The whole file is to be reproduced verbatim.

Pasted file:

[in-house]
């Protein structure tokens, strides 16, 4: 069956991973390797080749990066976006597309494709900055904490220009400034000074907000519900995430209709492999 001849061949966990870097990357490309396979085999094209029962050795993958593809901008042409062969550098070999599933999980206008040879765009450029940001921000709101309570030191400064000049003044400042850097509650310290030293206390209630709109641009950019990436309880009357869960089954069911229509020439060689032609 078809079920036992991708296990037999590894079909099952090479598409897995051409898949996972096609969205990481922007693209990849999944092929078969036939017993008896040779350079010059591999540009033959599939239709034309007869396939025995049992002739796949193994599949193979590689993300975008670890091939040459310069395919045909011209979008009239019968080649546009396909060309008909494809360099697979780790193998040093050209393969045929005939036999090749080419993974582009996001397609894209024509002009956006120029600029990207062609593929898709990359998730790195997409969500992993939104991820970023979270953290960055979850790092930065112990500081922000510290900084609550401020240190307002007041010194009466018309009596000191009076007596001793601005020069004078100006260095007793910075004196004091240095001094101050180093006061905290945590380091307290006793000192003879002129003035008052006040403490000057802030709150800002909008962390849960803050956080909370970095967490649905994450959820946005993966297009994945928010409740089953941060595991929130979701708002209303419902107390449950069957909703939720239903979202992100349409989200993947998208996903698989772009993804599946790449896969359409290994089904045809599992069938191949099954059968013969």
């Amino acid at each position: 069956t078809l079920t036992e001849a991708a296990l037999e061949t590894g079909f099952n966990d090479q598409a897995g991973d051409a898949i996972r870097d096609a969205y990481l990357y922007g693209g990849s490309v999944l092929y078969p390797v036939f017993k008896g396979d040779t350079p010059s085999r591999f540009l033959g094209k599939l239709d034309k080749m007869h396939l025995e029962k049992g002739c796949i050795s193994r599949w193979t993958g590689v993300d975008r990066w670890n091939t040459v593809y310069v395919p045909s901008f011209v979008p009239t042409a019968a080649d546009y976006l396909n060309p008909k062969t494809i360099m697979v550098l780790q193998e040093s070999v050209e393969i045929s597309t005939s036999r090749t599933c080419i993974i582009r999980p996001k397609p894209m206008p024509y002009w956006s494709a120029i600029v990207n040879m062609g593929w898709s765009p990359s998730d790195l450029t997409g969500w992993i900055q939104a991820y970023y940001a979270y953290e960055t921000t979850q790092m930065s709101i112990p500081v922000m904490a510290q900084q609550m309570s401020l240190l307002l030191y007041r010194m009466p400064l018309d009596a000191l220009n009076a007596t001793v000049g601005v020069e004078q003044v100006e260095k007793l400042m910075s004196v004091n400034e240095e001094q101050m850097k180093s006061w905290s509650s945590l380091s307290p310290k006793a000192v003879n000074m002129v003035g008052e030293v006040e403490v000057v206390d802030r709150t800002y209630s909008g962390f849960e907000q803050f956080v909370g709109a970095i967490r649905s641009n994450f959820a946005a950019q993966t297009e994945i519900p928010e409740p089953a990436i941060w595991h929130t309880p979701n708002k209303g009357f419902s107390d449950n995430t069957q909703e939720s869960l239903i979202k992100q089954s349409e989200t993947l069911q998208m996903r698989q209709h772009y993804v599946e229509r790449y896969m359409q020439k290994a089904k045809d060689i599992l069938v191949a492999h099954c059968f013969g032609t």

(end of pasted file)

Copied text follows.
[in-house]
């Protein structure tokens, strides 16, 4: 069956991973390797080749990066976006597309494709900055904490220009400034000074907000519900995430209709492999 001849061949966990870097990357490309396979085999094209029962050795993958593809901008042409062969550098070999599933999980206008040879765009450029940001921000709101309570030191400064000049003044400042850097509650310290030293206390209630709109641009950019990436309880009357869960089954069911229509020439060689032609 078809079920036992991708296990037999590894079909099952090479598409897995051409898949996972096609969205990481922007693209990849999944092929078969036939017993008896040779350079010059591999540009033959599939239709034309007869396939025995049992002739796949193994599949193979590689993300975008670890091939040459310069395919045909011209979008009239019968080649546009396909060309008909494809360099697979780790193998040093050209393969045929005939036999090749080419993974582009996001397609894209024509002009956006120029600029990207062609593929898709990359998730790195997409969500992993939104991820970023979270953290960055979850790092930065112990500081922000510290900084609550401020240190307002007041010194009466018309009596000191009076007596001793601005020069004078100006260095007793910075004196004091240095001094101050180093006061905290945590380091307290006793000192003879002129003035008052006040403490000057802030709150800002909008962390849960803050956080909370970095967490649905994450959820946005993966297009994945928010409740089953941060595991929130979701708002209303419902107390449950069957909703939720239903979202992100349409989200993947998208996903698989772009993804599946790449896969359409290994089904045809599992069938191949099954059968013969």
């Amino acid at each position: 069956t078809l079920t036992e001849a991708a296990l037999e061949t590894g079909f099952n966990d090479q598409a897995g991973d051409a898949i996972r870097d096609a969205y990481l990357y922007g693209g990849s490309v999944l092929y078969p390797v036939f017993k008896g396979d040779t350079p010059s085999r591999f540009l033959g094209k599939l239709d034309k080749m007869h396939l025995e029962k049992g002739c796949i050795s193994r599949w193979t993958g590689v993300d975008r990066w670890n091939t040459v593809y310069v395919p045909s901008f011209v979008p009239t042409a019968a080649d546009y976006l396909n060309p008909k062969t494809i360099m697979v550098l780790q193998e040093s070999v050209e393969i045929s597309t005939s036999r090749t599933c080419i993974i582009r999980p996001k397609p894209m206008p024509y002009w956006s494709a120029i600029v990207n040879m062609g593929w898709s765009p990359s998730d790195l450029t997409g969500w992993i900055q939104a991820y970023y940001a979270y953290e960055t921000t979850q790092m930065s709101i112990p500081v922000m904490a510290q900084q609550m309570s401020l240190l307002l030191y007041r010194m009466p400064l018309d009596a000191l220009n009076a007596t001793v000049g601005v020069e004078q003044v100006e260095k007793l400042m910075s004196v004091n400034e240095e001094q101050m850097k180093s006061w905290s509650s945590l380091s307290p310290k006793a000192v003879n000074m002129v003035g008052e030293v006040e403490v000057v206390d802030r709150t800002y209630s909008g962390f849960e907000q803050f956080v909370g709109a970095i967490r649905s641009n994450f959820a946005a950019q993966t297009e994945i519900p928010e409740p089953a990436i941060w595991h929130t309880p979701n708002k209303g009357f419902s107390d449950n995430t069957q909703e939720s869960l239903i979202k992100q089954s349409e989200t993947l069911q998208m996903r698989q209709h772009y993804v599946e229509r790449y896969m359409q020439k290994a089904k045809d060689i599992l069938v191949a492999h099954c059968f013969g032609t």